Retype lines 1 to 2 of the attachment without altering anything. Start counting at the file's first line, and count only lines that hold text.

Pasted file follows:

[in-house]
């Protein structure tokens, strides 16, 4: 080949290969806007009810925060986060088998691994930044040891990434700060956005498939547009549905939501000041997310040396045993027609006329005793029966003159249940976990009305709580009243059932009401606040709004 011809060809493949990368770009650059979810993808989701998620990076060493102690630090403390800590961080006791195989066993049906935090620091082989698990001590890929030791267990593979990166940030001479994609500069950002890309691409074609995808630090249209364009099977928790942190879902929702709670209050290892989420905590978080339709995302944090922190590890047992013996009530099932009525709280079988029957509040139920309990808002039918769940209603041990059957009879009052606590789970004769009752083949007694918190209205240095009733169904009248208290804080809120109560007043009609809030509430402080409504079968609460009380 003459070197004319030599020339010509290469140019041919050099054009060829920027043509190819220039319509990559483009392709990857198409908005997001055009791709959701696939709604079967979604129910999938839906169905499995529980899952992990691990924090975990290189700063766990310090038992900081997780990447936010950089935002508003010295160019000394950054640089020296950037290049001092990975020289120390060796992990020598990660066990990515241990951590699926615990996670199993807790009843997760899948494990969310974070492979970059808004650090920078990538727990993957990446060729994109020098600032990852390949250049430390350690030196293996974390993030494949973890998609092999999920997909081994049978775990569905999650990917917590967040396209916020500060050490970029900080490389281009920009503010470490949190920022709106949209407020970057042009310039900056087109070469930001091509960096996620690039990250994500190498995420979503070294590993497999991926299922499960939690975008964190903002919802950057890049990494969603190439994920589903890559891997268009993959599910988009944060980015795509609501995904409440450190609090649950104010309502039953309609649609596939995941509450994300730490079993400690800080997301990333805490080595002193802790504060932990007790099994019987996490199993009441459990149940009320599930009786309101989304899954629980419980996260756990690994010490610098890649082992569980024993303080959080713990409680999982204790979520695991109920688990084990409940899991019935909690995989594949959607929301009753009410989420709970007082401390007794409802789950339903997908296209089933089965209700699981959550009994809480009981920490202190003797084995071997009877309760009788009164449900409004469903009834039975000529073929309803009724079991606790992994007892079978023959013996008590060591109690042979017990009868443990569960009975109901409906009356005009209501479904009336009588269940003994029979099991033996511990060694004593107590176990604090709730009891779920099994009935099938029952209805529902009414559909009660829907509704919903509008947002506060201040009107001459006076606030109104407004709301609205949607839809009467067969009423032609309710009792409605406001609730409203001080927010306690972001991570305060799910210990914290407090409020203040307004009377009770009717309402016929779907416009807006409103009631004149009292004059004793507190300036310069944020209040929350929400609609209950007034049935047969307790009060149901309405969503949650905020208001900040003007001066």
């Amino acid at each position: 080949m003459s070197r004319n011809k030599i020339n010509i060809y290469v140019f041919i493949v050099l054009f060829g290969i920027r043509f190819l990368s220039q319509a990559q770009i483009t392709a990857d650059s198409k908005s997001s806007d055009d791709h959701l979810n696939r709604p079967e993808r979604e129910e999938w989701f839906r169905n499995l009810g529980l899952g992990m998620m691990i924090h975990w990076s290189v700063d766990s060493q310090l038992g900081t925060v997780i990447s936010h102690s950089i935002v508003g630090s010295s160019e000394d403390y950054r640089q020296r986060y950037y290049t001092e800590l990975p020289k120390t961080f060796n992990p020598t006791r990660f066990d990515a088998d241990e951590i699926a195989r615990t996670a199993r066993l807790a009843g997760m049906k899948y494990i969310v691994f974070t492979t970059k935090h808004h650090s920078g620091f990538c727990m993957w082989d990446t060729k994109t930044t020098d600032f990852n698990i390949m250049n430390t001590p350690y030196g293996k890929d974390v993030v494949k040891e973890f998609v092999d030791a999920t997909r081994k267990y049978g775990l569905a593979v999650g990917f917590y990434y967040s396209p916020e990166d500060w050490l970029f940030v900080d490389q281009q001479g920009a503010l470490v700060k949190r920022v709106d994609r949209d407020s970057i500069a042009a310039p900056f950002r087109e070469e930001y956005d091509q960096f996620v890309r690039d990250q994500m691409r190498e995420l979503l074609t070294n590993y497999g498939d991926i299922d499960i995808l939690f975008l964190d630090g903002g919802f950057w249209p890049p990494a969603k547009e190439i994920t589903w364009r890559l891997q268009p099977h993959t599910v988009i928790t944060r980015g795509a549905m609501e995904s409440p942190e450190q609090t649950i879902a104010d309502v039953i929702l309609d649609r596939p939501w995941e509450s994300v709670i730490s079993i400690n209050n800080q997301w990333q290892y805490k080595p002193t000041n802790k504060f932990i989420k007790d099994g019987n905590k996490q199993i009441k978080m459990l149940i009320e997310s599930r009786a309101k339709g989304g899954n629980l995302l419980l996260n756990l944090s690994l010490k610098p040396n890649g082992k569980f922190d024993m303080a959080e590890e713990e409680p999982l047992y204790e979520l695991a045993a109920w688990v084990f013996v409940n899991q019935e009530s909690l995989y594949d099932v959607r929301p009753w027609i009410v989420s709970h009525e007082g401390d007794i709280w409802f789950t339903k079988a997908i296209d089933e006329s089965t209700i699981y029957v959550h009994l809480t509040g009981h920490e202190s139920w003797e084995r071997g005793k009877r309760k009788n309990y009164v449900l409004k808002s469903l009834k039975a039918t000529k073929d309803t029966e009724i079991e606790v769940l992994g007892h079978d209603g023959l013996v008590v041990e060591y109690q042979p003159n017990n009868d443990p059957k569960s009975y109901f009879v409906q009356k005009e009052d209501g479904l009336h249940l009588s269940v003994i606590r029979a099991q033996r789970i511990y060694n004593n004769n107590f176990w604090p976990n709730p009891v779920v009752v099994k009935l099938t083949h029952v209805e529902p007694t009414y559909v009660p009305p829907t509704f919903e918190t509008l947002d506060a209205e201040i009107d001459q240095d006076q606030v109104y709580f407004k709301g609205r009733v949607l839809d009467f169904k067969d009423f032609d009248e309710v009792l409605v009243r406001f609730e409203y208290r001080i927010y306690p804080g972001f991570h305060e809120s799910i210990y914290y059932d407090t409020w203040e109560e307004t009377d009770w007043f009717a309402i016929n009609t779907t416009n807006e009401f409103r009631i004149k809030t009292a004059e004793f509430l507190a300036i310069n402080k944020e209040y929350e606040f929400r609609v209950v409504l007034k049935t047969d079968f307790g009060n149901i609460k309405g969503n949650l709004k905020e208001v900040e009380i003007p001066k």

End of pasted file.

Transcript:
[in-house]
């Protein structure tokens, strides 16, 4: 080949290969806007009810925060986060088998691994930044040891990434700060956005498939547009549905939501000041997310040396045993027609006329005793029966003159249940976990009305709580009243059932009401606040709004 011809060809493949990368770009650059979810993808989701998620990076060493102690630090403390800590961080006791195989066993049906935090620091082989698990001590890929030791267990593979990166940030001479994609500069950002890309691409074609995808630090249209364009099977928790942190879902929702709670209050290892989420905590978080339709995302944090922190590890047992013996009530099932009525709280079988029957509040139920309990808002039918769940209603041990059957009879009052606590789970004769009752083949007694918190209205240095009733169904009248208290804080809120109560007043009609809030509430402080409504079968609460009380 003459070197004319030599020339010509290469140019041919050099054009060829920027043509190819220039319509990559483009392709990857198409908005997001055009791709959701696939709604079967979604129910999938839906169905499995529980899952992990691990924090975990290189700063766990310090038992900081997780990447936010950089935002508003010295160019000394950054640089020296950037290049001092990975020289120390060796992990020598990660066990990515241990951590699926615990996670199993807790009843997760899948494990969310974070492979970059808004650090920078990538727990993957990446060729994109020098600032990852390949250049430390350690030196293996974390993030494949973890998609092999999920997909081994049978775990569905999650990917917590967040396209916020500060050490970029900080490389281009920009503010470490949190920022709106949209407020970057042009310039900056087109070469930001091509960096996620690039990250994500190498995420979503070294590993497999991926299922499960939690975008964190903002919802950057890049990494969603190439994920589903890559891997268009993959599910988009944060980015795509609501995904409440450190609090649950104010309502039953309609649609596939995941509450994300730490079993400690800080997301990333805490080595002193802790504060932990007790099994019987996490199993009441459990149940009320599930009786309101989304899954629980419980996260756990690994010490610098890649082992569980024993303080959080713990409680999982204790979520695991109920688990084990409940899991019935909690995989594949959607929301009753009410989420709970007082401390007794409802789950339903997908296209089933089965209700699981959550009994809480009981920490202190003797084995071997009877309760009788009164449900409004469903009834039975000529073929309803009724079991606790992994007892079978023959013996008590060591109690042979017990009868443990569960009975109901409906009356005009209501479904009336009588269940003994029979099991033996511990060694004593107590176990604090709730009891779920099994009935099938029952209805529902009414559909009660829907509704919903509008947002506060201040009107001459006076606030109104407004709301609205949607839809009467067969009423032609309710009792409605406001609730409203001080927010306690972001991570305060799910210990914290407090409020203040307004009377009770009717309402016929779907416009807006409103009631004149009292004059004793507190300036310069944020209040929350929400609609209950007034049935047969307790009060149901309405969503949650905020208001900040003007001066």